Alongside the typical clothing and electronics shops, there was also a good old M&S. We drooled over some of the British food items: chocolate digestives, Scottish shortbread, salt and vinegar crisps, proper tea, WINE! Just a few of the foods I miss slightly whilst travelling. (But I absolutely can’t complain, the food here is amazing). Only in M&S did we see slight signs of Christmas. Through social media I see posts relating to Christmas and the run up to one of my favourite times of year, but I don’t feel ‘Christmassy’ at all here… in the mall they play the infamous Mariah Carey Christmas song on repeat, and there’s the pitiful Christmas tree in M&S, but apart from that, there is no Christmas at all. Obviously, as Thailand is a majority Buddhist country this is not surprising at all! Although I do love Christmas time and I am missing home in the run-up to this special family time, I am willing to sacrifice Christmas this year for our epic adventure.

We also spent time in the mall catching up with laptop work: writing for me and video editing for Adam. It’s a convenient place to work with super quick wifi and so much delicious food and drink right at our disposal. A food court on the 5th floor provides reasonably priced meals with a nice view over the city and the mountains in the distance.

My favourite thing about the mall is the huge cinema on the top floor. Adam and I haven’t been to the cinema together for years, so as we’re both big fans of Queen, we took the chance to see the inspirational film ‘Bohemian Rhapsody’. We enjoyed it so, so much! Luckily it was shown in English, and I was so enthralled that I didn’t even notice it had Thai subtitles until halfway through the film. Queen songs were stuck in our heads for days.

Last Minute Decision: Chinese Visa Application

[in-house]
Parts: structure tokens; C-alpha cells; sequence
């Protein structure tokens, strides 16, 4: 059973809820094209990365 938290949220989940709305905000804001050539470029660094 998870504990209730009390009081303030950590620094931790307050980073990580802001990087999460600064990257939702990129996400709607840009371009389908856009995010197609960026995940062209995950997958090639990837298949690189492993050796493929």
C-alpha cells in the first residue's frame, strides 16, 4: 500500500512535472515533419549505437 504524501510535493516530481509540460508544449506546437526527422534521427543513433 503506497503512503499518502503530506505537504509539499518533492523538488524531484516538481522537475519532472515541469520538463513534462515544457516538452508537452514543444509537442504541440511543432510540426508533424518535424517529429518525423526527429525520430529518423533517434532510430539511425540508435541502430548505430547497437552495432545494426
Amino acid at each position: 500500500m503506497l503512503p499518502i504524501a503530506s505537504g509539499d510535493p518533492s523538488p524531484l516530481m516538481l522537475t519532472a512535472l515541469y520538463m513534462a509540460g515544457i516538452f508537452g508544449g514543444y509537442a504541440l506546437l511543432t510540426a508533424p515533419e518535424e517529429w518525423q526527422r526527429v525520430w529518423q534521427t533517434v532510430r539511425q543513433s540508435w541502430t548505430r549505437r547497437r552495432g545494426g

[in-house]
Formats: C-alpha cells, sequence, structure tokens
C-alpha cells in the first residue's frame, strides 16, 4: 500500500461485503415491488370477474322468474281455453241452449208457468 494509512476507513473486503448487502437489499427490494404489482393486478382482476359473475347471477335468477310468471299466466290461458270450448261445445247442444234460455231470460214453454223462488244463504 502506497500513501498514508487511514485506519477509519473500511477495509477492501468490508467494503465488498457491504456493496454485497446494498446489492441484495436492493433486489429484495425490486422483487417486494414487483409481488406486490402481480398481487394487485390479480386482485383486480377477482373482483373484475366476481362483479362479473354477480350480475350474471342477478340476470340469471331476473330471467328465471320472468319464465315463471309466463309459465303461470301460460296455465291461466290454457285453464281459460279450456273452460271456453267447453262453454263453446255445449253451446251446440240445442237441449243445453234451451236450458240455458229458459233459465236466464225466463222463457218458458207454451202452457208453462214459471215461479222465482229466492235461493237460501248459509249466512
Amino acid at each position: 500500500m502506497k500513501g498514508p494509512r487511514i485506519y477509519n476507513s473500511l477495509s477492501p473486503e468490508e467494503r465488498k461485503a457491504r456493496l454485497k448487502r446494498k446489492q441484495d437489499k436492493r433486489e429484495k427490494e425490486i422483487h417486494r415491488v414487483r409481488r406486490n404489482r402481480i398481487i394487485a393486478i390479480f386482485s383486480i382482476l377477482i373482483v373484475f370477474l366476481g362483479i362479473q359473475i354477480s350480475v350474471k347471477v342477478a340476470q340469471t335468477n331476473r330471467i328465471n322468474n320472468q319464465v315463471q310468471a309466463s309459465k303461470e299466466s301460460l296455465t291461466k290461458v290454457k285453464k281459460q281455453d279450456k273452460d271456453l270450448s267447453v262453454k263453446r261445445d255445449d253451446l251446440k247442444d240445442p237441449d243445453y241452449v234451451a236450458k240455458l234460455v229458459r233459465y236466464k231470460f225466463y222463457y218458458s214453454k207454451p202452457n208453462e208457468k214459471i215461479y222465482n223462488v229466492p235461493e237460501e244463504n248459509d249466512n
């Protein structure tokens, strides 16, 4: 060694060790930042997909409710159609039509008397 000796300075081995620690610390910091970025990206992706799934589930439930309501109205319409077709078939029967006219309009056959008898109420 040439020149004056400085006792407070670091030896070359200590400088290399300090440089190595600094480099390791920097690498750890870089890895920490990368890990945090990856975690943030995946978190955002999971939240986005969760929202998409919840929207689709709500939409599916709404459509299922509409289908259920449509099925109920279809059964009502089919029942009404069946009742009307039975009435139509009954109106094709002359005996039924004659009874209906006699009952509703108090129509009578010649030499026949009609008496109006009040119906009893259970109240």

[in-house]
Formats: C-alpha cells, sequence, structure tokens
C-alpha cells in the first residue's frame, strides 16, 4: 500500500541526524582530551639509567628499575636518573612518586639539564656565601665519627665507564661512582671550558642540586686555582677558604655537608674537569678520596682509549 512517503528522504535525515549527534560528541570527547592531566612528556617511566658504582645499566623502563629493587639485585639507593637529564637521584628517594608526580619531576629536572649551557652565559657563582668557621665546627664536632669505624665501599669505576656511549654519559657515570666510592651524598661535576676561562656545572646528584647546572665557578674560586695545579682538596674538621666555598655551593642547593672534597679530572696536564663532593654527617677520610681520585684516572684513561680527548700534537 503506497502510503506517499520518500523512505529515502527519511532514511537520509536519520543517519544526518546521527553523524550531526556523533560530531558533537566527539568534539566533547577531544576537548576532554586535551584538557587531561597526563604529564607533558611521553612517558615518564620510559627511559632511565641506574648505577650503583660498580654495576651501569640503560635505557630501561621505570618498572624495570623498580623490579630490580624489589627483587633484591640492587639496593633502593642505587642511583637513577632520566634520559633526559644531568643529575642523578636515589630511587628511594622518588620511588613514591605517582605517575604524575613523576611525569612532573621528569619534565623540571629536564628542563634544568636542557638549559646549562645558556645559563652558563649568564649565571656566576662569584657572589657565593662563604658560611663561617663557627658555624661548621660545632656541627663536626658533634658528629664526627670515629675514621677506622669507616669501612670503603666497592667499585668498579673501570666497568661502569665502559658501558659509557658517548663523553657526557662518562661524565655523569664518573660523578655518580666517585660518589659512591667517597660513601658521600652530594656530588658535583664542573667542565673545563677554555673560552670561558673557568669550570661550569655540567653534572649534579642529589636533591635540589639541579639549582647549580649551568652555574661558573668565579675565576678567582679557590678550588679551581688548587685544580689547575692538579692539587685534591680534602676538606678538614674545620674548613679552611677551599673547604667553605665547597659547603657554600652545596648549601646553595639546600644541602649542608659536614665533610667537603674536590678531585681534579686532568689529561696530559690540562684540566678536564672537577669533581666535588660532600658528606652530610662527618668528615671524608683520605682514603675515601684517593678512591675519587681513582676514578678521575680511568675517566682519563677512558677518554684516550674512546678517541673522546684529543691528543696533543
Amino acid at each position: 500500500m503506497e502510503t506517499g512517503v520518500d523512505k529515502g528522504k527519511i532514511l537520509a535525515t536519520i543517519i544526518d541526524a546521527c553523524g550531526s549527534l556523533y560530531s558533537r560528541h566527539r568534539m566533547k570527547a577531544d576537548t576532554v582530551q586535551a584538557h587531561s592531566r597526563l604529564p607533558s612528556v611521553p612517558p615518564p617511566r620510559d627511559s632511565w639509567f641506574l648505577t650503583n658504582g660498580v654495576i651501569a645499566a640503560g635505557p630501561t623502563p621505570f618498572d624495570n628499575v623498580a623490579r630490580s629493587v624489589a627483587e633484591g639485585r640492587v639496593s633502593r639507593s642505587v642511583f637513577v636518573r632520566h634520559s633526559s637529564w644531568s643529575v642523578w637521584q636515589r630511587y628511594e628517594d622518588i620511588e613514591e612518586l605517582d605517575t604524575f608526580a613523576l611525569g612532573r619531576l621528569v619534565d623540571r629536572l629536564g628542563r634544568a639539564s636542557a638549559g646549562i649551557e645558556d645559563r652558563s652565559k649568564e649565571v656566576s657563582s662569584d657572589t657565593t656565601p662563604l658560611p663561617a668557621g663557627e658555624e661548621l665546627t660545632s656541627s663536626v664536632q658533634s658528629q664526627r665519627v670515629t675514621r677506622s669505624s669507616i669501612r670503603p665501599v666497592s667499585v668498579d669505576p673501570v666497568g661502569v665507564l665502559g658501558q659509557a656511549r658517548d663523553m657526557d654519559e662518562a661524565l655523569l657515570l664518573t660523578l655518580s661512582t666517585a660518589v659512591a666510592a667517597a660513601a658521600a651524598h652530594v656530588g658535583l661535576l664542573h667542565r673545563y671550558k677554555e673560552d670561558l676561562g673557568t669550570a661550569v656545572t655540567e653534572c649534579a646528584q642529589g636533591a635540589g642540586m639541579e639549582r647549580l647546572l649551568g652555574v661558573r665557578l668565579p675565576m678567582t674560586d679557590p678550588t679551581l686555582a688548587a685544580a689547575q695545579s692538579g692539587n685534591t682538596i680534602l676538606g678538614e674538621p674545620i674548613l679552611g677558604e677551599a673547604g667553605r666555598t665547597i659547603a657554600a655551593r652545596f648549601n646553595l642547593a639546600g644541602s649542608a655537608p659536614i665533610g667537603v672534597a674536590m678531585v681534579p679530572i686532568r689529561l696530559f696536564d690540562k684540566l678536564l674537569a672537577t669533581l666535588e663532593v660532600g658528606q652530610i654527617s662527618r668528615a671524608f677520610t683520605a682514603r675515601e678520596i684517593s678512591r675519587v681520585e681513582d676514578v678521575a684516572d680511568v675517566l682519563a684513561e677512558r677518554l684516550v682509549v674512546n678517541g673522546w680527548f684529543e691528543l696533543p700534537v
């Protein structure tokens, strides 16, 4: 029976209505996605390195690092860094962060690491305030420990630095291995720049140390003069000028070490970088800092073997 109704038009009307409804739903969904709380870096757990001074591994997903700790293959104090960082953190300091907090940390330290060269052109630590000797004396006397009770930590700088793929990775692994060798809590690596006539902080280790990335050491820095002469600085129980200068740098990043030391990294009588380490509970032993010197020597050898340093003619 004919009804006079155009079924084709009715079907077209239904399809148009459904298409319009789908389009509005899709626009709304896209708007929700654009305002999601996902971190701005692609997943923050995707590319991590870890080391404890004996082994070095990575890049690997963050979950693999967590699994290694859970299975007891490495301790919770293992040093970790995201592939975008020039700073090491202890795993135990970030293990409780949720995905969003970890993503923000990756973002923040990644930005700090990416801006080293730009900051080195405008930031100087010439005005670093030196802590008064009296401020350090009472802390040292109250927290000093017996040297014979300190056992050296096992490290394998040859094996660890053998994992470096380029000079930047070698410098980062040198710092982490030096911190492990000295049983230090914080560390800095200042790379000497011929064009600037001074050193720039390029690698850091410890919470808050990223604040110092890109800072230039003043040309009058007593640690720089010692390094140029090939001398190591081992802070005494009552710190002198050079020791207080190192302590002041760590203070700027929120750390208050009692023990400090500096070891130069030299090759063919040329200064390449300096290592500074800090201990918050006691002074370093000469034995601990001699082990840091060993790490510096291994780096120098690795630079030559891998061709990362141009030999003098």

As can be expected, Adam and I spend a lot of our time discussing future routes and considering where our bicycle tour will take us over the coming weeks and months. We do have our rough route planned, but we believe it’s important to be open to change and remain flexible. China being such a HUGE country, we need as long a visa as possible to try to cycle the whole thing, and not get any trains. If we got a 60-day visa, we should be able to extend this for an additional 30 days in the country, giving us a total of 90-days. This might be just enough time to cycle the whole country…

However, we decided last minute to apply for our Chinese Visa here in Chiang Mai. We thought that by applying now, it would allow our onwards route from Chiang Mai to be more flexible –  we don’t have to go to Bangkok, Vientiane or Hanoi to apply for a Chinese visa there if our desired route doesn’t head through that way. Also, I was slightly worried that I wouldn’t be granted a Chinese Visa anyway, as I have a Turkish stamp in my passport. We have read reports of people being point blank refused a Chinese Visa when they have this stamp, due to the political disagreements between China and Turkey currently. So if I am refused a Chinese Visa, then we would need to change our route completely, most likely going back to the Myanmar/India/Nepal route plan. So it would be better to know about this sooner rather than later…

So on Monday night, we decided to apply for our Chinese Visa here. No time was wasted and we set about getting all of the necessary documents right away. In short, we were successful in applying for a Chinese visa – yay!

Decisions, decisions…

We were only granted a 30-day visa for China; we were hoping for 60. But these things happen. We should be able to extend our visa within China for another 30 days, which will give us 60 in total.

Had we been granted a 60-day visa, we would have 90 days in total with the extension, which would have been enough time to cross the country (north-west to Kazakstan) without taking any trains (but even that would be a push).

With our 30 day visa (60 days in total with an extension) for China, that’s not really enough time to cross the country to Kazakstan without taking a train. That said; we have a cunning plan 🤓 but first, we need to get to China.

SO – after a lot of umming and ahhing, we have decided to head directly through Laos, Vietnam and into China

We think this route will take us about a month so we should be entering China at roughly the end of December 2018.

We’ve decided to get to China earlier than we previously planned for a number of reasons:

  • We will be spending 4-5 months in China (if all of our future visa plans are successful). We want to get to Kazakhstan for May/June 2019.
  • Heading south through SE Asia doesn’t sit right with us as we’ve cycled all the way to the north of Thailand and would be “going back on ourselves”.
  • We’re excited to go through the mountains in Northern Laos and Northern Vietnam.

Our plan for China*

*Subject to change